NBA Rumors: Atlanta Hawks Should Keep Their Distance From Dwight Howard

Stephen BabbFeatured ColumnistAugust 8, 2012

ATLANTA, GA - APRIL 28:  Dwight Howard #12 of the Orlando Magic reacts after a turnover to the Atlanta Hawks during Game Six of the Eastern Conference Quarterfinals in the 2011 NBA Playoffs at Philips Arena on April 28, 2011 in Atlanta, Georgia.  NOTE TO USER: User expressly acknowledges and agrees that, by downloading and or using this photograph, User is consenting to the terms and conditions of the Getty Images License Agreement.  (Photo by Kevin C. Cox/Getty Images)
Kevin C. Cox/Getty Images

Given the heavy hitters doing their best to land Dwight Howard, the Atlanta Hawks seem like an improbable destination at best.

If nothing materializes in the various trade discussions, however, new general manager Danny Ferry just might make a run at the superstar in the summer of 2013 according to HOOPSWORLD's Alex Kennedy:

If Howard becomes an unrestricted free agent next offseason, the Atlanta Hawks will aggressively pursue the six-time All-Star and try to lure the superstar center back to his hometown.

With other Georgia natives like Josh Smith and Lou Williams leading the way in Atlanta, there's sure to be some nostalgic appeal to a return home. Kennedy notes that Howard's relationship with newly acquired guard Anthony Morrow wouldn't hurt either.

A lot would have to go right in order for the Hawks to have a serious chance, but it's far too soon to entirely discount the possibility.

As unproductive as negotiations with the Brooklyn Nets turned out to be, there's a very real possibility that the orchestration of a three-team deal with the Los Angeles Lakers and either the Houston Rockets or Cleveland Cavaliers will share a similar fate.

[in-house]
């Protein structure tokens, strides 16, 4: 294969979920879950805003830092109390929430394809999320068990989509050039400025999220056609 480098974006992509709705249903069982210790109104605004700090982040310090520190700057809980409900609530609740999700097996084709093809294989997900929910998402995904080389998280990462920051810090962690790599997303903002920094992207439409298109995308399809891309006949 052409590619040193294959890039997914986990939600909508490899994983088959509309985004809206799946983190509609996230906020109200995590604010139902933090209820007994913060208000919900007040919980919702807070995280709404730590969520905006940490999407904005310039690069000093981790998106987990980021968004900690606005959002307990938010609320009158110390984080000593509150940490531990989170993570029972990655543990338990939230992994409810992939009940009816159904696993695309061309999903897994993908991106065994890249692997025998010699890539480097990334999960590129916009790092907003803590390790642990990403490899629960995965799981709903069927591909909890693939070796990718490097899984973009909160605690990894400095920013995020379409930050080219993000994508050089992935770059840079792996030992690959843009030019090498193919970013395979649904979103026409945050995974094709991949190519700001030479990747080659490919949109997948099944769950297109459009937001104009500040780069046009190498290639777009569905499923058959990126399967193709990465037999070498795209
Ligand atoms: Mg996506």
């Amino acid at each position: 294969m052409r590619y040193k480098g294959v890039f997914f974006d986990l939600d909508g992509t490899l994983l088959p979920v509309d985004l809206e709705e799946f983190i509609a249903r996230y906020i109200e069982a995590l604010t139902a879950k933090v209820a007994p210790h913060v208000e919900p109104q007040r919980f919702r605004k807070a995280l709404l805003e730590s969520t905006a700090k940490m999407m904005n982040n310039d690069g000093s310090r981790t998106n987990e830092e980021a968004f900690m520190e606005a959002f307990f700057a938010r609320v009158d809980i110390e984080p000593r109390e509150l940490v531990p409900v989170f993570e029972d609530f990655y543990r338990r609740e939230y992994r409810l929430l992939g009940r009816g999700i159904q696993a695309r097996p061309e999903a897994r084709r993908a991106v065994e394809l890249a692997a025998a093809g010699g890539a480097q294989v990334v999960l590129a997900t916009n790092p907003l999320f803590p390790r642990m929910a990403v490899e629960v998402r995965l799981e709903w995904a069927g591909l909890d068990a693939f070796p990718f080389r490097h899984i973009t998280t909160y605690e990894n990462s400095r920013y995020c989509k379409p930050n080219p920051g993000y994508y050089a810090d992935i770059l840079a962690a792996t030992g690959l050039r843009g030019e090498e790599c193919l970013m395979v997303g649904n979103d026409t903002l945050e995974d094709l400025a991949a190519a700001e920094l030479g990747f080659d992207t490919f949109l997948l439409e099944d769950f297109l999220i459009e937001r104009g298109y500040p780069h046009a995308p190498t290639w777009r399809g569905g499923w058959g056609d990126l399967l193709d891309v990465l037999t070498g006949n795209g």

But, even if the Hawks' chances at landing Howard are at all plausible, Ferry should exercise extreme caution in such a pursuit.

Given the current composition of the roster, someone like Howard may not be the answer.

For one thing, he'd force the organization to either trade center Al Horford or move him to the power forward position. There's a good argument to be made that Horford is a better fit at the 4 anyway, but then what becomes of Josh Smith?

Smith isn't a terrible perimeter shooter, but he's far better equipped to do most of his damage in the paint. Playing him at small forward probably isn't an acceptable solution.

If Horford were moved—likely in exchange for a talented perimeter scorer—we're left to contemplate the wisdom of pairing Smith and Howard in the frontcourt.

On the defensive end, they'd be a force with which to contend. There's no question about that.

Developing a successful chemistry on offense is a different story. Howard's omnipresence in the painted area would all but force Smith to look for perimeter shots.

There's a reason a spread-4 like Ryan Anderson made so much sense alongside Howard; the all-star center inevitably clogs the lane and makes it difficult for other bigs to get close to the basket.

That's partly why Glen Davis was so incompatible with Howard in Orlando.

It's also a reason the Hawks may be better off keeping a guy like Horford at center. He's an exceptional midrange shooter and allows Smith to post up or drive to the rim without worrying about running into Horford or the guy assigned to guard him.

A successful offensive scheme has as much to do with floor spacing as it does individual talent.

In that respect, Howard is a double-edged sword.

More importantly, what happens if the Hawks don't emerge as contenders right away? Will Howard show the kind of patience he ran out of in Orlando?

Even if he were initially compelled by the storybook homecoming, would he remain content with a franchise that so often flies under the radar?


Just don't count on it.

The Hawks will indeed find themselves flush with cap space, but it might be better spent on additions to the wing like Tyreke Evans or James Harden. Howard won't be the only big name hitting the market, and it wouldn't be prudent to make a big splash on such a questionable fit.

Atlanta is in fine position to make some noise in the East over the next few years, and they don't need Dwight Howard to do so.